Oilfield Services Poised for Transformation
(The views and opinions expressed in this article are those of the attributed sources and do not necessarily reflect the position of Rigzone or the author.)
Lasting changes are likely on the horizon in the oilfield services and equipment industry, predicts one of Rigzone’s regular market-watchers. Read on to find out why, along with other perspectives, in this week’s installment of what to watch in the oil and gas markets.
Tom Curran, Senior Energy Services and Equipment Analyst in Equity Research, B. Riley FBR, Inc.: Among the bigger, multi-offering players, Schlumberger (NYSE: SLB) isn’t alone in a strategic decision to pare back to product/service lines (in a deal with Liberty Oilfield Services) (NYSE: LBRT) expected to sustainably generate acceptable returns. Baker Hughes (NYSE: BKR) has undertaken a comprehensive overhaul of its own suite of offerings. On Sept. 8, 2020, at a Wall Street conference, Lorenzo Simonelli, Chairman, President and CEO of Baker Hughes, said:
In terms of portfolio actions, we have recently agreed to sell non-core businesses like rod lift and specialty polymers and we’ll continue to evaluate the portfolio. In addition to divestitures, we have shut down low-return and non-core product lines in the U.S., like full-service onshore drilling and completion fluids, cased hole wireline, and frac plug operations … Given the pace of commoditization across some product lines,in order to achieve our return requirements, we intend to make additional rationalization efforts going forward. These actions will be primarily focused on our OFS (oilfield service) and OFE (oilfield equipment) product companies and will consist of divesting or exiting non-core product lines or operations in certain geographies where the market structure may not allow for adequate returns.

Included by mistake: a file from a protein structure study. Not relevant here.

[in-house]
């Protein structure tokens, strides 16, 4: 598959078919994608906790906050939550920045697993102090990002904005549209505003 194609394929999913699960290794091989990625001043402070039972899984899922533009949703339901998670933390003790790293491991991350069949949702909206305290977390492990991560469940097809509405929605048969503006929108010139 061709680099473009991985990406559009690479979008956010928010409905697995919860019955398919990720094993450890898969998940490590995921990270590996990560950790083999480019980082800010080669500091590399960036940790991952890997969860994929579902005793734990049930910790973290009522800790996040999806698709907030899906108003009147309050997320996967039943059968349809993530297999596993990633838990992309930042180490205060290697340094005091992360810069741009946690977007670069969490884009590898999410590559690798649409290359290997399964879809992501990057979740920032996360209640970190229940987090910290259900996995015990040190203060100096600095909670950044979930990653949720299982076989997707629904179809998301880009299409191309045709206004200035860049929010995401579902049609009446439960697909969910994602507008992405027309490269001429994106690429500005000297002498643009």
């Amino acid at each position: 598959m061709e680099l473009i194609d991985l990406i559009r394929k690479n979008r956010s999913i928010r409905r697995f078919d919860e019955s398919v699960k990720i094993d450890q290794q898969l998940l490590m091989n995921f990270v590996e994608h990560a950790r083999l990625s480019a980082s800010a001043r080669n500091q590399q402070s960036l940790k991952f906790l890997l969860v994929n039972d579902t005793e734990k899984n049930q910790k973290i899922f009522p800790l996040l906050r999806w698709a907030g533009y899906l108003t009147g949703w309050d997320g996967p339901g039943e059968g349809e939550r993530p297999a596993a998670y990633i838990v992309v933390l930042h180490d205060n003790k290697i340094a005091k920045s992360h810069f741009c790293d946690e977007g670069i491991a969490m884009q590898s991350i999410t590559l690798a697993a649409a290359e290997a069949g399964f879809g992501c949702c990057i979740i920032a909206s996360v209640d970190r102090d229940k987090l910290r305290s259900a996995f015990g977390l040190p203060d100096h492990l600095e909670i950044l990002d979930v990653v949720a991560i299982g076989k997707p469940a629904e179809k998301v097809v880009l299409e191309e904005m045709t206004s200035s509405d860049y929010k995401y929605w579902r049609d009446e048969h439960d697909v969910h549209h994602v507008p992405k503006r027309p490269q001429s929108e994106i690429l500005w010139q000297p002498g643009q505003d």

We’ll be highly attentive to news flow around these Baker rationalization moves given what they could mean for certain interested acquirers and how they’re likely to transform the competitive landscape and dynamics of specific markets.
Tom Seng, Director – School of Energy Economics, Policy and Commerce, University of Tulsa’s Collins College of Business: As we approach the peak of hurricane season, all eyes will be on the tropics and the Gulf of Mexico to see what level of activity, if any, we can expect for the rest of the season. Also, while China recently cut back on oil imports in July and August, tanker-watchers are indicating that the world’s largest importer of crude is contracting for more shipments here in September.
Barani Krishnan, Senior Commodities Analyst at Investing.com: The question is has the selloff in oil been exhausted? If not, how low could it go? That’s what we need to watch.
Marc Le Dain, vice president of strategy with the oil and gas data firm Validere: LNG exports from the U.S. have returned significantly post the hurricane (Laura), hitting the highest levels in a few months. This should start showing up in gas storage numbers this coming week.
Refinery demand needs to start returning in this coming storage report. Recent refinery demand has been week and the market is feeling out how much was hurricane-related and how much is driven by increasingly poor refining margins.
(EDITOR’S NOTE: The statements in this article attributed to Baker Hughes' CEO are part of a presentation he delivered at last week’s Barclays CEO Energy Conference.)
To contact the author, email firstname.lastname@example.org.
WHAT DO YOU THINK?
Generated by readers, the comments included herein do not reflect the views and opinions of Rigzone. All comments are subject to editorial review. Off-topic, inappropriate or insulting comments will be removed.